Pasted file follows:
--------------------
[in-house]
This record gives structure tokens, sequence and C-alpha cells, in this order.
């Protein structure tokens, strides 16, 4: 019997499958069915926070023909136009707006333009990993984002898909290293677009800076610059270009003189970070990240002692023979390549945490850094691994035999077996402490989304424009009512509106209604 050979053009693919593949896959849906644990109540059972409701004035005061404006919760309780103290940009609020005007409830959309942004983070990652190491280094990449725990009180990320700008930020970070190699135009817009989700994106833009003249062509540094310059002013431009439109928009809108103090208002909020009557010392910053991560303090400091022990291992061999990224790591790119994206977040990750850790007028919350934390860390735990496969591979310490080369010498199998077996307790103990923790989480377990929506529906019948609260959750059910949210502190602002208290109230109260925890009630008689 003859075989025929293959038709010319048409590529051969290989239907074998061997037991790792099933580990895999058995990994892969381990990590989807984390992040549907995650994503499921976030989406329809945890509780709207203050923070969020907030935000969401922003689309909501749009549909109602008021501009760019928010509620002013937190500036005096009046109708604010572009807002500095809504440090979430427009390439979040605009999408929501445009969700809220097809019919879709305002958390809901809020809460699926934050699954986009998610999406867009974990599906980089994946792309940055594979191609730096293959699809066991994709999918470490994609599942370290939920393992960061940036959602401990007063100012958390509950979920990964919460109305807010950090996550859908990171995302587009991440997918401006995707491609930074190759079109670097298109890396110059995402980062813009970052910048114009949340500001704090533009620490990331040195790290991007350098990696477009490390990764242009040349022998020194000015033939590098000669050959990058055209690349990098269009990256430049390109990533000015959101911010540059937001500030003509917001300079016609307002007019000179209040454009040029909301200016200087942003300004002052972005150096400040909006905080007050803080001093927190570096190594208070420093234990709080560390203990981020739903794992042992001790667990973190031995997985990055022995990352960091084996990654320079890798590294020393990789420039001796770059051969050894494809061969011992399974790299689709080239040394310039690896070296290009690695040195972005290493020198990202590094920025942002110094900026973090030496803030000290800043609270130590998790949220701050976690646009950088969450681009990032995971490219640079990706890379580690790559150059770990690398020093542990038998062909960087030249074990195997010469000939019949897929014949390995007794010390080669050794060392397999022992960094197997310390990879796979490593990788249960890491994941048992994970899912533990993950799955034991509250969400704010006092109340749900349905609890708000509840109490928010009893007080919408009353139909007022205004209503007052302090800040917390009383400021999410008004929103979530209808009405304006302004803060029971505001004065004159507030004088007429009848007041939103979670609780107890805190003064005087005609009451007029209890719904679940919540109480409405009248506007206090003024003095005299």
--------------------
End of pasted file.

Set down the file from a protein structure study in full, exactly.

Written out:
[in-house]
This record gives structure tokens, sequence and C-alpha cells, in this order.
């Protein structure tokens, strides 16, 4: 019997499958069915926070023909136009707006333009990993984002898909290293677009800076610059270009003189970070990240002692023979390549945490850094691994035999077996402490989304424009009512509106209604 050979053009693919593949896959849906644990109540059972409701004035005061404006919760309780103290940009609020005007409830959309942004983070990652190491280094990449725990009180990320700008930020970070190699135009817009989700994106833009003249062509540094310059002013431009439109928009809108103090208002909020009557010392910053991560303090400091022990291992061999990224790591790119994206977040990750850790007028919350934390860390735990496969591979310490080369010498199998077996307790103990923790989480377990929506529906019948609260959750059910949210502190602002208290109230109260925890009630008689 003859075989025929293959038709010319048409590529051969290989239907074998061997037991790792099933580990895999058995990994892969381990990590989807984390992040549907995650994503499921976030989406329809945890509780709207203050923070969020907030935000969401922003689309909501749009549909109602008021501009760019928010509620002013937190500036005096009046109708604010572009807002500095809504440090979430427009390439979040605009999408929501445009969700809220097809019919879709305002958390809901809020809460699926934050699954986009998610999406867009974990599906980089994946792309940055594979191609730096293959699809066991994709999918470490994609599942370290939920393992960061940036959602401990007063100012958390509950979920990964919460109305807010950090996550859908990171995302587009991440997918401006995707491609930074190759079109670097298109890396110059995402980062813009970052910048114009949340500001704090533009620490990331040195790290991007350098990696477009490390990764242009040349022998020194000015033939590098000669050959990058055209690349990098269009990256430049390109990533000015959101911010540059937001500030003509917001300079016609307002007019000179209040454009040029909301200016200087942003300004002052972005150096400040909006905080007050803080001093927190570096190594208070420093234990709080560390203990981020739903794992042992001790667990973190031995997985990055022995990352960091084996990654320079890798590294020393990789420039001796770059051969050894494809061969011992399974790299689709080239040394310039690896070296290009690695040195972005290493020198990202590094920025942002110094900026973090030496803030000290800043609270130590998790949220701050976690646009950088969450681009990032995971490219640079990706890379580690790559150059770990690398020093542990038998062909960087030249074990195997010469000939019949897929014949390995007794010390080669050794060392397999022992960094197997310390990879796979490593990788249960890491994941048992994970899912533990993950799955034991509250969400704010006092109340749900349905609890708000509840109490928010009893007080919408009353139909007022205004209503007052302090800040917390009383400021999410008004929103979530209808009405304006302004803060029971505001004065004159507030004088007429009848007041939103979670609780107890805190003064005087005609009451007029209890719904679940919540109480409405009248506007206090003024003095005299």